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Ask Gerber: Should You Mix Business with Friendship?

OCTOBER 2, 2019
By Randy Gerber
 
Hiring your friends to work in your business may seem like a win-win: They get to share in your business growth and you get to work alongside people you enjoy being with and whose character you trust.

As tempting as it may be to hire your friends, don’t do it—unless you don’t care about your friendship. Without the proper thought and preparation, you may be opening a big can of worms that can be detrimental to both your business and your friendship.

Here are three of the most common ways to mix business and friendship, and how to position yourself for success:

Friend as an Employee

While this looks like a match made in heaven, it unfortunately rarely turns out that way. If you hire your friend, you will have to hold your friend to the same work standards as the rest of your employees, even if you don’t want to. Your friend might take offense that he/she is not receiving preferential treatment, which would certainly put a strain on your professional relationship (and perhaps your friendship as well).

Before you hire a friend, sit down with him or her and talk through every scenario. Explain that your friendship WILL change. Clearly articulate your expectations and put them in writing. You should also formulate a written exit strategy for when or if you need to exit the professional relationship in order to maintain the friendship. If you can talk through as many potential issues and problems before the business relationship actually commences, you dramatically increase your odds of coming out with a win-win.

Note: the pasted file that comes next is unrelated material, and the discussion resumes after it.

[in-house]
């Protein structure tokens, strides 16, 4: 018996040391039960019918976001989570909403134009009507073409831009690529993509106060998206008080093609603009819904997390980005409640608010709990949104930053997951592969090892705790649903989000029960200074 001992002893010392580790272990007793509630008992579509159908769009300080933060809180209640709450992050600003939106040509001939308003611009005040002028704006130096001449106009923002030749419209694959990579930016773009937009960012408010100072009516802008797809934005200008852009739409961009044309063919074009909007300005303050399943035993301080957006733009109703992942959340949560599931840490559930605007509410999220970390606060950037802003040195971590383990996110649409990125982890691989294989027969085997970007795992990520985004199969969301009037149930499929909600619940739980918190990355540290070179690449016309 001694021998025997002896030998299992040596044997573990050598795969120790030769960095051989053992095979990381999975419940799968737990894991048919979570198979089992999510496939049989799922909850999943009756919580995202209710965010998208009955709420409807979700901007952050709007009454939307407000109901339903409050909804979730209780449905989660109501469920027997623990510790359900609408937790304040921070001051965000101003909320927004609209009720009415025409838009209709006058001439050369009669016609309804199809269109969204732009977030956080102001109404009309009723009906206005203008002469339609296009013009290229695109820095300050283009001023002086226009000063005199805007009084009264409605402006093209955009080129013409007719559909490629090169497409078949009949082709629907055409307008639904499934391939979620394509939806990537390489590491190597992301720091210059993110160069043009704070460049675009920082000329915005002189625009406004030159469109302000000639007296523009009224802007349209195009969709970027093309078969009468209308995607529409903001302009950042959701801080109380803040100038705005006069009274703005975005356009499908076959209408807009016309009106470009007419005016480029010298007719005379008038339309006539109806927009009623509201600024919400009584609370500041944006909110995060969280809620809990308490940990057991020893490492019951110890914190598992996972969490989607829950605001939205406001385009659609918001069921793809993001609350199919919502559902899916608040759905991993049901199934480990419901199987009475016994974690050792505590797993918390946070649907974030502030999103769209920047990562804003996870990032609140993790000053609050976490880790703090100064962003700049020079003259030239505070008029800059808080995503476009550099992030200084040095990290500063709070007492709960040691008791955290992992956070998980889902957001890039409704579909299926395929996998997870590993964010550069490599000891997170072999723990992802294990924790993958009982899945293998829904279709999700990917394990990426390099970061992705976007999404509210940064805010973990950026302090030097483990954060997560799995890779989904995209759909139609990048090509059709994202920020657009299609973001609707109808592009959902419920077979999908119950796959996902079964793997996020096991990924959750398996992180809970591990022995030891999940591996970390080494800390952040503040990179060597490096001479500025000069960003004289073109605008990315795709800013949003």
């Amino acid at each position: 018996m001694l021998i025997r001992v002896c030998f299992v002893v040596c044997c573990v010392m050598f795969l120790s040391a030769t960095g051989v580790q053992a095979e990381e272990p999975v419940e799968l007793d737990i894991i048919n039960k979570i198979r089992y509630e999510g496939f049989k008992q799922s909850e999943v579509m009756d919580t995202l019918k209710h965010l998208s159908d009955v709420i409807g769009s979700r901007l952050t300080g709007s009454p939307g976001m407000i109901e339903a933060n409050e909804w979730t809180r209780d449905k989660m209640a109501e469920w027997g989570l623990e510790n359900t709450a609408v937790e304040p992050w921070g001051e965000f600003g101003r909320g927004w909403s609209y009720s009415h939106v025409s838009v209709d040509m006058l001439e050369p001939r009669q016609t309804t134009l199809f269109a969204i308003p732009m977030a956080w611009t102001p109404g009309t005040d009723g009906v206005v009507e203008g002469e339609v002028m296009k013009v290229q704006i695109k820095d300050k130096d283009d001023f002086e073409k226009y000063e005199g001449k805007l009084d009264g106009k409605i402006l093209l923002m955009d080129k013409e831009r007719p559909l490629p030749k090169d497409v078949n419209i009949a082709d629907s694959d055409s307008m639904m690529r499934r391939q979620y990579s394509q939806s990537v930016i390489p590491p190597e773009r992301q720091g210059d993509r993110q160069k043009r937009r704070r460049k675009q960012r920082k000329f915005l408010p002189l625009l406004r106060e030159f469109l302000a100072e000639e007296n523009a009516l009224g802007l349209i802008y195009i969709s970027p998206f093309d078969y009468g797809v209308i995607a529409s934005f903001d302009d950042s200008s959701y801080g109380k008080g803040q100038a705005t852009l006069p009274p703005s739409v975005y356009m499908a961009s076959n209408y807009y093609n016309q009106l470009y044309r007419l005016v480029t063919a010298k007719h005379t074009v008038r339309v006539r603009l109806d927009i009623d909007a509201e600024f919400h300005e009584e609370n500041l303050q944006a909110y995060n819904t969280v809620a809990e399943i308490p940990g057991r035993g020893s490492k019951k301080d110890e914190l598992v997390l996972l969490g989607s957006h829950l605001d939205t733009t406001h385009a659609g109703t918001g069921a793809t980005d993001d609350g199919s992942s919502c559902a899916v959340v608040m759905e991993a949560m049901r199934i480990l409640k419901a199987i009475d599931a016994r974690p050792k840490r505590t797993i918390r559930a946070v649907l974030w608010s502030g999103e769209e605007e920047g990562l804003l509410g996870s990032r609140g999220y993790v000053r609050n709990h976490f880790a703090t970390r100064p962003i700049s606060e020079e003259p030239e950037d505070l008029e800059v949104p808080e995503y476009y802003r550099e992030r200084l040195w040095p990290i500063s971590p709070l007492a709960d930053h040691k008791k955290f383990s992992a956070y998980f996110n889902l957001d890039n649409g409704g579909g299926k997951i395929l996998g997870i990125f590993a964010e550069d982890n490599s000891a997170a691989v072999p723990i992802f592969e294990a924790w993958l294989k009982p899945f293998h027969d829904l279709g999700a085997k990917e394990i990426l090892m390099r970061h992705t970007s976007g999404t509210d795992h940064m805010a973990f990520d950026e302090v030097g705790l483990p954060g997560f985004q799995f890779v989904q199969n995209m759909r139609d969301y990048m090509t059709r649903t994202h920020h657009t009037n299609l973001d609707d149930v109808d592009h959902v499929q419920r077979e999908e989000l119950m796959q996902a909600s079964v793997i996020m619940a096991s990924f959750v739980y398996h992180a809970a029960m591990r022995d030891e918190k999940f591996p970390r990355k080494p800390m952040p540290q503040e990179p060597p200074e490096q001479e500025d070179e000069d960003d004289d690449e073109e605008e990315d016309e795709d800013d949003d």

Business Partnership

When two friends enter an active business partnership, problems often arise when there is no business plan, no continuity and no alignment of where they are trying to go with the business and why. In my experience, nine out of 10 business partnerships blow up. When they do, it can be messier than a divorce because there is usually no prescribed exit agreement.

My advice is to make as many decisions as possible in the beginning stages of the partnership. Have a business plan, and talk about how you want the business to grow. Define the company’s core values and culture, and put as many systems in place as possible. Then you will have a process for handling issues as they arise.

Friend as an Investor

It’s natural to want to include your friends as investors in the business when things are going well. But consider all possible alternatives to this outcome. What if the equity raises were a colossal failure because of future equity raises that dilute early investors? How would you feel if the acquiring firm of your eventual liquidity event negotiated an enormous package for you, but radically diluted the other shareholders?

Have your investment advisor or legal council explain the risks to your friends on a formal basis. Encourage your friends’ legal and tax councils to weigh-in on the investment. Then your friends will have been well informed with plenty of opportunities to decline the opportunity in a professional manner if they need to do so.